Some years ago I taught a course called Fragmentary Signatures: Baroque Manifestations in Postmodern Literature. I was intent on tracing some theological thought in Caravaggio, Poussin, and the like, and see how some of the visual visions of these painters come to expression in poststructuralist critical discourse that is both fictional and academic at the same time. “Jolly good,” I said to myself, while my husband showed his skepticism. Upon seeing my course description, he went: “jolly good, nobody will attend this class; you’re using key words describing the topic with too many syllables in them, so students will dismiss it on account of that alone.” But, “jolly good,” a third time around. While my husband’s prediction almost came true, I did have the privilege to run the class with ten students in it – all foreigners, however; no Danes, alas. I said to myself on account of the missing ones: “their loss,” and for the ones present, I used these welcoming words: “small group, but fucking select.”
As it turned out, the whole affair was select. The reason for it was also because most of the people attending the course were rather special. In particular, one of them. He was a Canadian, a student of comparative religion at his home university, and the owner of several ships and yachts. He was 21 at the time. He loved the texts on the curriculum, he got everything I said, and he would catch my most brazen ideas in their flight. He also never shied away from showing his growing irritation whenever someone else in class would pose a question that demanded elaboration on something that, at least to him, seemed perfectly clear already. He would often end his exposition to the others with these words: “I really don’t understand why we have to waste time going through such and such. What is wrong with you all?” I must have to say that he often formulated what was sometimes also my very thought. Yet, as it goes with such attitudes, he ended up being mocked. But he didn’t mind.
After the last session, five British students and my Canadian ambushed me and insisted that we all had beers, British style, at the university’s bar. That turned out to be an interesting session. The Brits thought that they had an occasion to finally bash the Canadian. It started with their asking him, “so, if you’re so smart, and run your own business, what do you need to study religion for? Why not engineering, or some other ship related science?” To this he answered: “well, I’m generally smart, but as I often get bouts of doubt which make me think I’m also really stupid, I hurry to enroll in some class at the university, and then lock myself up a whole month in a room, and read everything that is required for a whole year in the program.” The Brits laughed. I didn’t. On engineering, he claimed in a most nonchalant way that he had learned all that he needed to learn from the encyclopedia. The Brits made a grimace. I didn’t. Then we went on to talk about their assignments, and the Brits made a final attempt to make the Canadian stumble. They asked him: “so, can you also write an interesting paper for Camelia, as she only likes to read something intelligent and edgy?” To this, while dismissing the others, the Canadian turned to me, looked straight into my eyes with a penetrating gaze, and said: “I’ll give you all the jouissance you can take.” I made a bowing gesture. He got it. The Brits, didn’t.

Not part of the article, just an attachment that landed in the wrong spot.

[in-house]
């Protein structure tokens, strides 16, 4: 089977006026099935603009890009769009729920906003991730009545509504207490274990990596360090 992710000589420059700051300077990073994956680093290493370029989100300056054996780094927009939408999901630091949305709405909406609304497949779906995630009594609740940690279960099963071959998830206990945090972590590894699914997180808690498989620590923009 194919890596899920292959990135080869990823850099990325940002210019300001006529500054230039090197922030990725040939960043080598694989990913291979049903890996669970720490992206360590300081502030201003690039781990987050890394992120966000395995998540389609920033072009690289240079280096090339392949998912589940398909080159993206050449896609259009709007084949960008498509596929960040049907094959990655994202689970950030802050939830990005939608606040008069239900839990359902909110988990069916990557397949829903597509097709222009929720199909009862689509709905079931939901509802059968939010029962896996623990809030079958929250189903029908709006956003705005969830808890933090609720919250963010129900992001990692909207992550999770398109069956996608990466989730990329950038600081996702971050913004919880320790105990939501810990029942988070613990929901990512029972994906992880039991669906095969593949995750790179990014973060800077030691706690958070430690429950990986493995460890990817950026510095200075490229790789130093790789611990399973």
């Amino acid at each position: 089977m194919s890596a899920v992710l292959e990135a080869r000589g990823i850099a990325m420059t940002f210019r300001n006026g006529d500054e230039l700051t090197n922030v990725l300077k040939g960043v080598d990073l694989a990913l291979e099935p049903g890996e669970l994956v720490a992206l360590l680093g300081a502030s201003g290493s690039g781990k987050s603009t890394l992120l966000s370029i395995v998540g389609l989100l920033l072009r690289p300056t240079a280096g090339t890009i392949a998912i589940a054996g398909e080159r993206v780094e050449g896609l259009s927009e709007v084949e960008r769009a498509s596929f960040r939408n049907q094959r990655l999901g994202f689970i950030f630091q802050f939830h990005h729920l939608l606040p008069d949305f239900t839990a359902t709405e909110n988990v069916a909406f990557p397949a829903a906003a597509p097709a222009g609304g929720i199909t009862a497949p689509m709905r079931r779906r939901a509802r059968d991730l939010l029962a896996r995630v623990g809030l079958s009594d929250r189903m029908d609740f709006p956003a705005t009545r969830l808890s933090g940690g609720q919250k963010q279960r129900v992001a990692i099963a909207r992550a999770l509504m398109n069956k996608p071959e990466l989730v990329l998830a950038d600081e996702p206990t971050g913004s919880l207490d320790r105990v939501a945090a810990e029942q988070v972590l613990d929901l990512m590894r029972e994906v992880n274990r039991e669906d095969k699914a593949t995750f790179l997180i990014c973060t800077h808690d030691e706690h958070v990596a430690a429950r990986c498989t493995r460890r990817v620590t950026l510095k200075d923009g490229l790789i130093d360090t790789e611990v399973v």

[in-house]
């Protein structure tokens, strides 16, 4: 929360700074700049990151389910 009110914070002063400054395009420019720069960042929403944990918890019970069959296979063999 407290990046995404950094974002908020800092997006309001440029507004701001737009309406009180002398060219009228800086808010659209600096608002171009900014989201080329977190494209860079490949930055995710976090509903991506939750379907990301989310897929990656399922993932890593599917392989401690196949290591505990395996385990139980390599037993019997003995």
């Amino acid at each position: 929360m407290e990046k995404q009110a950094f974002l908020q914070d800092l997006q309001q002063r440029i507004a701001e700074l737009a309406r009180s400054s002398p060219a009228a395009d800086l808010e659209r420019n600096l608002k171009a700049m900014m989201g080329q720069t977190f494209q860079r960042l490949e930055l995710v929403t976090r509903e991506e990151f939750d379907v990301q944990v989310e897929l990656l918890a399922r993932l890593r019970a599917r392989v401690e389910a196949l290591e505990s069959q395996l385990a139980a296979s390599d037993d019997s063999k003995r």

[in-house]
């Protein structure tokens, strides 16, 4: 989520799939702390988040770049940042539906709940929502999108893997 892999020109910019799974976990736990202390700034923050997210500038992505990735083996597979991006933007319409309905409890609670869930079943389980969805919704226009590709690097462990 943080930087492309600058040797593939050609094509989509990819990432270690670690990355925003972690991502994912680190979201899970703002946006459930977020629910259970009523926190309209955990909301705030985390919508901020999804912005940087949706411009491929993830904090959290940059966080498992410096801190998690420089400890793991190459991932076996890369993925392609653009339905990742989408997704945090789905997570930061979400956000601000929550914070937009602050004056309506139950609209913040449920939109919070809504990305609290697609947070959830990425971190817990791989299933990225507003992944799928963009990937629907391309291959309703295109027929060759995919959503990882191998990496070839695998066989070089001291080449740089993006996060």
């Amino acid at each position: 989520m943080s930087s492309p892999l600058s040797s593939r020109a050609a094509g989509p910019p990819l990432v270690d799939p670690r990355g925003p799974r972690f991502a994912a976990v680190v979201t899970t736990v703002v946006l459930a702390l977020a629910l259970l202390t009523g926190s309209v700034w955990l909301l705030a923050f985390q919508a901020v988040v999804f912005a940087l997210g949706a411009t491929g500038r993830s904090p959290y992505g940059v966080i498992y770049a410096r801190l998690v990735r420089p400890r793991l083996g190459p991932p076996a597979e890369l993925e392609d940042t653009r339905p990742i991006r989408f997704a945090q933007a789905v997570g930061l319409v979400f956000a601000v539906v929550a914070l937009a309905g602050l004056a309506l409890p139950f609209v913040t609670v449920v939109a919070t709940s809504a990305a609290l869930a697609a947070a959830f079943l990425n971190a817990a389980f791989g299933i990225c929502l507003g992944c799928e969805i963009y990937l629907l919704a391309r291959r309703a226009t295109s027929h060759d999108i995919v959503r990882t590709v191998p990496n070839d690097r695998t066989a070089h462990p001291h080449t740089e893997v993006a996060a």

When I went to pick up the assignments, the secretary was concerned. She said, “yes, they’re all here, but, I don’t know what to do about the Canadian. He didn’t hand one in. He delivered a photocopy of a book.” I snatched the batch of papers, without explaining, and got very excited. In class we had been talking about Roland Barthes’s The Pleasure of the Text, A Lover’s Discourse, and the function of paratext and architext for the heightening of emotional thought in reading. I approached the Canadian’s ‘assignment’ with an expectation that was already bordering orgasmic pleasure. As I leafed through the first pages, I could see that what I was leafing through was a book, indeed. It had a title, a publisher, an ISBN number, and a dedication. I leafed through some more, when it hit me. The dedication. I went back. It said: “for Camelia Elias, the most devoted teacher. “Holy shit,” I said to myself, “this guy is enacting the fucking paratext, even to the point of not handing in the ‘original’ version of the book he wrote for me, but a photocopy. Oh, my God!” How can one describe the pleasure in making the realization that one’s student had not only learned the lesson, but also made such an effort to present his assignment in such an original way? As to the quality of the thought? What can I say? It was of the highest caliber. The form followed the fragmentary discourse and the student’s implicit baroquingly postmodern signature was strategically placed sous rature in a most fascinating way. The external examiner, upon grading the paper together with me, wanted to know everything about this person. He kept saying, “oh my God! How often does this happen in a teacher’s life time?” He was infinitely jealous, and wanted to know what I did in class that made students think of such intricate ways of approaching a topic that they thought I would like to read about. I said, “nothing.” The Canadian would say “everything.” As to the jouissance, hell, yes. I got off on that. Long live such texts, and long live dedicating the dedication.